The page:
Texas Tech University

The Tail Biting and Tail Docking Site


Pigs typically have their tails docked to prevent tail biting behaviors. Even pigs that have their tails docked show some tail biting. When the tails are left intact, the chance of tail biting is very high. In our studies we left tails intact and the pigs began a severe case of tail biting (McGlone et al., 1990; Sutherland et al., 2009). Thus, tail docking is a standard procedure, usually performed in the first few days of life. Clearly, pig welfare is much better when pigs experience the negative effect of tail docking than if the tails were left intact and the pigs experienced almost certain tail biting.

Our laboratory has been studying tail biting in pigs for over 20 years. Two main areas have been investigated. In the first, we seek to understand and reduce the stress associated with tail docking in piglets. Second, we wish to find ways to reduce the tail biting experience among finishing pigs (~100-250 lb when the behavior most often erupts).

At the moment, there are few viable alternatives to tail docking. We do know that by using a hot cautery cutter instead of a cold cutter, we can reduce the stress experience of tail docking (Sutherland et al., 2009). General anesthetics like CO2 will reduce the immediate pain-related behaviors during tail docking (Sutherland et al., 20011). Local anesthetics are not particularly effective at mitigating the pain-related behaviors after tail docking possibly because they are too short-acting (Sutherland et al., 2009).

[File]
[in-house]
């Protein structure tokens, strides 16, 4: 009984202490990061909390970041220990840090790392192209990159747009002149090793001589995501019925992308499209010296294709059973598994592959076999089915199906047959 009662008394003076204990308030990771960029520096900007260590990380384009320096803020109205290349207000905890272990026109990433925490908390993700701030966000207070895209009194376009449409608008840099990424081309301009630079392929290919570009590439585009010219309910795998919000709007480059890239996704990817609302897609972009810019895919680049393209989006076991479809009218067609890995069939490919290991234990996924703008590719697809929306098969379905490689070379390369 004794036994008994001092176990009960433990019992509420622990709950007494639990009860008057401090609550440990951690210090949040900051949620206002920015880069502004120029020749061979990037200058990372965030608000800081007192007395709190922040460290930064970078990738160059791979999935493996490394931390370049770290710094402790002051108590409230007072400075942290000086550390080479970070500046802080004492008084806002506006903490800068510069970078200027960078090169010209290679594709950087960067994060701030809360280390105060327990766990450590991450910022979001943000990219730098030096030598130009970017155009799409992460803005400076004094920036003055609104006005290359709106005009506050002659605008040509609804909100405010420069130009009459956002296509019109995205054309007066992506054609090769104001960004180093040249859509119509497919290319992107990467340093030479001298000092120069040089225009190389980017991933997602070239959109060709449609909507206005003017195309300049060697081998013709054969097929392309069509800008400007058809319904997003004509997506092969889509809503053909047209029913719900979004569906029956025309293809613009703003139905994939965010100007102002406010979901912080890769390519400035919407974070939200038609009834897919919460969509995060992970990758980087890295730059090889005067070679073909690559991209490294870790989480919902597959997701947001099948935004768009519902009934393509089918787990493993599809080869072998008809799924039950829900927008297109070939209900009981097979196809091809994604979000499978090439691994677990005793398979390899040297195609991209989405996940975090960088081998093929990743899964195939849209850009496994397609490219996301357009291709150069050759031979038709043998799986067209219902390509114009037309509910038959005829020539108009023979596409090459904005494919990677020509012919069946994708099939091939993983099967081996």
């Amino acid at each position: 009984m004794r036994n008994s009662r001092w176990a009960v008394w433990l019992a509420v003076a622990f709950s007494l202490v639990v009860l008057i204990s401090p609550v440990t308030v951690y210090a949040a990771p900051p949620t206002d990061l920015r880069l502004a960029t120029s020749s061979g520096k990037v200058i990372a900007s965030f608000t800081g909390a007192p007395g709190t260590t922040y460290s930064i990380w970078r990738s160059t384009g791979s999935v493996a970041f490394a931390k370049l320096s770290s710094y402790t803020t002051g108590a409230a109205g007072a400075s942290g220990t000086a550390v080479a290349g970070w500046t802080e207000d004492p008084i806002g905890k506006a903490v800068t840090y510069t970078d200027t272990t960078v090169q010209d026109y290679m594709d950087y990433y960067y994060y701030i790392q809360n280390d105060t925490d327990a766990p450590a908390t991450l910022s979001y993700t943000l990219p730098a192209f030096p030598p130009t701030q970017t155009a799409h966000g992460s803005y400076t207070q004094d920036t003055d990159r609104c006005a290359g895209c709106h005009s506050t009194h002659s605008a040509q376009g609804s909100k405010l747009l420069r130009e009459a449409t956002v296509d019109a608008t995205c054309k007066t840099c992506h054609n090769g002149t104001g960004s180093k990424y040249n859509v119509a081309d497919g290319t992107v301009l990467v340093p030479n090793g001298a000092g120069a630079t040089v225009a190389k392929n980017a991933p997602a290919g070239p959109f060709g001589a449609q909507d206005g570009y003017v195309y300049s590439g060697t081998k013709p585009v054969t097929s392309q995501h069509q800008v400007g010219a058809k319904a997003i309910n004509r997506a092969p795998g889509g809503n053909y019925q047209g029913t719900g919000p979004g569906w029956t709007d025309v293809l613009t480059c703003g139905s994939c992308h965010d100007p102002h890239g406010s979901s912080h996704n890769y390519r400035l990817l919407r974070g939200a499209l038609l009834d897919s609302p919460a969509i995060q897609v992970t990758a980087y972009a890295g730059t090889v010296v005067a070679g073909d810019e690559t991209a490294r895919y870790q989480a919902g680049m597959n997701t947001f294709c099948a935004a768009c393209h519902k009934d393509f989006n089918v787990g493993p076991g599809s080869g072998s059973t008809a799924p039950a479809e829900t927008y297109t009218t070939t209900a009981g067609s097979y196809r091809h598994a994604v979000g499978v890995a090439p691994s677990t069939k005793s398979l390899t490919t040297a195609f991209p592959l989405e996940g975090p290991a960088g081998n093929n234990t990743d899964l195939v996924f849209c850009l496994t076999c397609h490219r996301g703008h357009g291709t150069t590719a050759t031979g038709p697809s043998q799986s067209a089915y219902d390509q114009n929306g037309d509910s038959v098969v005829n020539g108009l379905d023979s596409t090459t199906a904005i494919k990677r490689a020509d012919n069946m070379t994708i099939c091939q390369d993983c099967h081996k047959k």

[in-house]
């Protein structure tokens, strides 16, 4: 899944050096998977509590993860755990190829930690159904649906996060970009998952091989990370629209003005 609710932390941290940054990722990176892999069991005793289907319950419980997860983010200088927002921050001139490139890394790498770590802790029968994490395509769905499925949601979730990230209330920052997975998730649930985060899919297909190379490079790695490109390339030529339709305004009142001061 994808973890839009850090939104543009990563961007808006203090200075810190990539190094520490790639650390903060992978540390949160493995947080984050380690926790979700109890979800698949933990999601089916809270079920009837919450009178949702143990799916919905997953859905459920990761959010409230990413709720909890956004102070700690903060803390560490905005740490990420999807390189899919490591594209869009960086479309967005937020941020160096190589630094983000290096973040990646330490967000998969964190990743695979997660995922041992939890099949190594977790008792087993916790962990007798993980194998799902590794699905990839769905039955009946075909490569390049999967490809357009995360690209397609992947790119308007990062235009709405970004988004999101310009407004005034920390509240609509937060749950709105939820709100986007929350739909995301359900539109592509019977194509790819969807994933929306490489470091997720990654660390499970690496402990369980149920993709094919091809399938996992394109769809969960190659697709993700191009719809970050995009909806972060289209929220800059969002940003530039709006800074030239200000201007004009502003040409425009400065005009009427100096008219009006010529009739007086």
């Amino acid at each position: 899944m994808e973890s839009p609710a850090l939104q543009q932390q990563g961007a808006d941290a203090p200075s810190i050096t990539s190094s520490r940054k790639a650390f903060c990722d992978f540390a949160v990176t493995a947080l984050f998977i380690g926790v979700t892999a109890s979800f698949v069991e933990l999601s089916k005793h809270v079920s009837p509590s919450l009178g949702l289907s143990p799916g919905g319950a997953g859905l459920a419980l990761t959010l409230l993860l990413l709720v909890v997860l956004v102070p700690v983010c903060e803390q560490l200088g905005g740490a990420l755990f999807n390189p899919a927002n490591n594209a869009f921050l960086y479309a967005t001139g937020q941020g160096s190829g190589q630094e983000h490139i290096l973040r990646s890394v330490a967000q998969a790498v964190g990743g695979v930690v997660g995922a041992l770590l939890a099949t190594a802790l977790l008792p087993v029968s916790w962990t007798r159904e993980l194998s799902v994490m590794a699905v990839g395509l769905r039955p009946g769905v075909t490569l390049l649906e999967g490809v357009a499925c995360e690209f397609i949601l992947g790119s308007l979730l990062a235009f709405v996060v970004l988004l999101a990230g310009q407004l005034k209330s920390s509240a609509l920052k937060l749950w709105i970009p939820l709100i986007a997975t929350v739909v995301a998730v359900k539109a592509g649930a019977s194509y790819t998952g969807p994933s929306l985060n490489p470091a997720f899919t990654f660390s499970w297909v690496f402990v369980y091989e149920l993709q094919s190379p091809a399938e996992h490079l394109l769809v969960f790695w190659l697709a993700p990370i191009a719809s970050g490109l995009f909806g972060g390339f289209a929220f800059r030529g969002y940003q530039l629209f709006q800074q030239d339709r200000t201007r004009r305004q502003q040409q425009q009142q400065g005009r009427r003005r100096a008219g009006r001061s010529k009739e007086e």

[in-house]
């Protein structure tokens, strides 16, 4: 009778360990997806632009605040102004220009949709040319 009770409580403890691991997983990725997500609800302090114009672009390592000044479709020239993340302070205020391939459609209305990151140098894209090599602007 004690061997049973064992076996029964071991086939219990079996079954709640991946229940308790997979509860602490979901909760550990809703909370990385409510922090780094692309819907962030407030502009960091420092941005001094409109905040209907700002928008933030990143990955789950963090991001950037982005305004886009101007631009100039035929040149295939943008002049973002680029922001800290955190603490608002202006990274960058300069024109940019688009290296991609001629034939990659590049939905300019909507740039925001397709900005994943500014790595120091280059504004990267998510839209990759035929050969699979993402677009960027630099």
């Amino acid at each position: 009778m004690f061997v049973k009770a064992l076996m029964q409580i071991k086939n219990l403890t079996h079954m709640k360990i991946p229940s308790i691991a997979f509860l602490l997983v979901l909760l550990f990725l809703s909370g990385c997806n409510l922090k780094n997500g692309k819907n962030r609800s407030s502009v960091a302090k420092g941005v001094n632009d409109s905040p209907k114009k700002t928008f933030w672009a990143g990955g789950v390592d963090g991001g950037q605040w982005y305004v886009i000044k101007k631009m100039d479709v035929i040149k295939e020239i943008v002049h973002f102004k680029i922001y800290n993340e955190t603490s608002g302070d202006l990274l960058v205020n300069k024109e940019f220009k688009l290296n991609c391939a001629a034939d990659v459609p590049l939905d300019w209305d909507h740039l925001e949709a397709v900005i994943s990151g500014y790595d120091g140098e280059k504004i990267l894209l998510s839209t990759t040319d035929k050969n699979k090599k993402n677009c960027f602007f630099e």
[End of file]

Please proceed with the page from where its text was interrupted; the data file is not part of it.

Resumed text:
We understand that crowding pigs does not make the tail biting risk any different than among pigs that are not crowded (McGlone and Nicholson, 1992). And we know that we can stop or slow the rate of tail biting in finishing pigs by use of straw or earth as a form of enrichment (McGlone et al., 1992).


Scientific Publications

  1. McGlone, J. J., J. S. Sells, S. Harris and R. J. Hurst. 1990. Cannibalism in growing pigs: effects of tail docking and housing system on behavior, performance and immune function. Texas Tech University Animal Science Research Report.
  2. McGlone, J. J. and R. I. Nicholson. 1992. Effects of limited floor and feeder space on pig performance and tail biting. Texas Tech University Animal Science Research Report.
  3. McGlone, J. J., W. Vermette and G. Larson. 1992. Field investigations of tail biting episodes on a pork production unit. ='Texas Tech University Animal Science Research Report.
  4. Kleinbeck, S. and J. J. McGlone. 1993. Pig tail posture: A measure of stress. Texas Tech University Animal Science Research Report.
  5. Sutherland MA, Bryer PJ, Krebs N, McGlone JJ. 2008. Tail docking in pigs: acute physiological and behavioral responses. Animal. 2(2):292-297.
  6. Sutherland, M. A., P. J. Bryer, N. Krebs, and J. J. McGlone. 2009. The effects of method of tail docking on tail-biting behavior and welfare of pigs. Animal Welfare. 18:561-570.
  7. Sutherland, M. A., B. L. Davis, and J. J. McGlone. 2011. The effect of local or general anesthesia on the physiology and behavior of tail docked pigs. Animal. 5:1237-1246.


Pig Castration

Laboratory of Animal Behavior, Physiology and Welfare